By Jim Servin
As a sommelier, fromager and French Culinary Institute-trained chef based in New York City, Lisa Roberts Hurd lived and ate well. But in 2007, a series of autoimmune disorders, including celiac disease, fibromyalgia and bronchial asthma, compelled the academic foodie (she has a master’s in classical archaeology from Oxford) to take a closer look at her diet. An anti-inflammatory regimen, she realized, could address autoimmune issues. Organic greens would be key to rebalancing and recovery. “I love olive oil and lemon, but you can have only so much of that,” says the founder of the popular wellness consulting platform FOOD.BODY.SOUL, and a guest instructor of culinary nutrition at Stanford University’s BeWell and Healthy Living programs. “You want the ingredients to be elevated a bit. I started experimenting with other flavors.”
In 2008, she met her future wife and co-founder, Kristin Hurd, then a real estate agent facing her own health issues: a congenital cardiac condition for which she underwent open heart surgery at the age of 39. “When someone tells you, ‘You have to have an anti-inflammatory diet,’” says Kristin, “it sounds like the world is completely over.” Together, they created a line of refrigerated, fresh, organic, dairy-free, gluten-free, plant-based dressings and sauces, naming the company Lisa’s 1973 after the co-founder’s birth year, a time of “forward-moving change,” she says. “Roe v. Wade was decided, and significant environmental laws went into effect.”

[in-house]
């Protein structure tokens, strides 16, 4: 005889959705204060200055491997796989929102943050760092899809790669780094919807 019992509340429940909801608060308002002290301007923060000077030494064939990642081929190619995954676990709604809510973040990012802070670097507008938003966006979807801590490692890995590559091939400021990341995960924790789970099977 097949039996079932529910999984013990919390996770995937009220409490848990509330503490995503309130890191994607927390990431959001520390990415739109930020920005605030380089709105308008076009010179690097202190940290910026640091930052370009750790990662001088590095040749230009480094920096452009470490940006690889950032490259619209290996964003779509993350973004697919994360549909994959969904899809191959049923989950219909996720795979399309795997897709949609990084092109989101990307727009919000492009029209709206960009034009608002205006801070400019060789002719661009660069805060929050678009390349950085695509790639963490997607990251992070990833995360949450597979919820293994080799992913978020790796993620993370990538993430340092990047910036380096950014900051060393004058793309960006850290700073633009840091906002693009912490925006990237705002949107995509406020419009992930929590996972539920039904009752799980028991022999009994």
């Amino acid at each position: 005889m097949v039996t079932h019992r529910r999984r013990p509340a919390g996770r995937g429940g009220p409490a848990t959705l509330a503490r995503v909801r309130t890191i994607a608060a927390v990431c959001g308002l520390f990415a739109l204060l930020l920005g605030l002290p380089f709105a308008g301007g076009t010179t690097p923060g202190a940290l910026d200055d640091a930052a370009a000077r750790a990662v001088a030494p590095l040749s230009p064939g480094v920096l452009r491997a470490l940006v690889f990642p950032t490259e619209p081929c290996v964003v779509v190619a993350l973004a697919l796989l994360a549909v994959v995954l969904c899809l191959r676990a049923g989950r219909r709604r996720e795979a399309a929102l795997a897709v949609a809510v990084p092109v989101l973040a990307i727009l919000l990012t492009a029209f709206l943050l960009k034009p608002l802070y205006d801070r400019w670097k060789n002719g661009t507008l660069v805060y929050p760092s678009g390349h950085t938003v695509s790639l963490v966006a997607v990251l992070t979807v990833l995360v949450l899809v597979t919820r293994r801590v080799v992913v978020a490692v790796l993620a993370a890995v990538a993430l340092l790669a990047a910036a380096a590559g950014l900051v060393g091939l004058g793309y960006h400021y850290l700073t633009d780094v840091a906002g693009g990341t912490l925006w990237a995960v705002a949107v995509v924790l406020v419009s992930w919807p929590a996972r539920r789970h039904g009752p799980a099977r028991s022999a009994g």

Playful ’70s-style graphics bring a light touch to the company’s serious missions, posted on its website: “sustainable practices, equality for all, social responsibility, end food insecurity.” The brand’s first dressing, Groovy Zest, a hot honey-lemon sauce, adds zing to salmon and chicken. A second dressing, Disco Spice & Everything Nice, excellent on mango sorbet, blends cilantro and jalapeño. The Thai basil-infused Studio Fifty-Fresh is a favorite of kids and one Manhattan nutritionist, who enjoys it as a soup.
The shift to a plant-focused diet, made more fun with delectable dressings, paid off for the couple. Fifteen years later, they are thriving, living with a 9-year-old son in Litchfield County, Connecticut, vacationing in Southampton (“It’s a magical place that we love year-round,” says Lisa) promoting a digital cookbook series, and developing a line of vinaigrettes that will be released in the next few months. In April, they launch single-serve sachets, “a better for you, on-the-go option,” says Kristin. Lisa’s 1973 is available at Wishbone Farms in Southampton, Provisions in Water Mill, Orchard Grocer in Manhattan, Greene Grape Provisions in Brooklyn, and soon will be expanding to 500 locations on the East Coast, from Portland, Maine, to Palm Beach, Florida. Order online at lisa1973.com.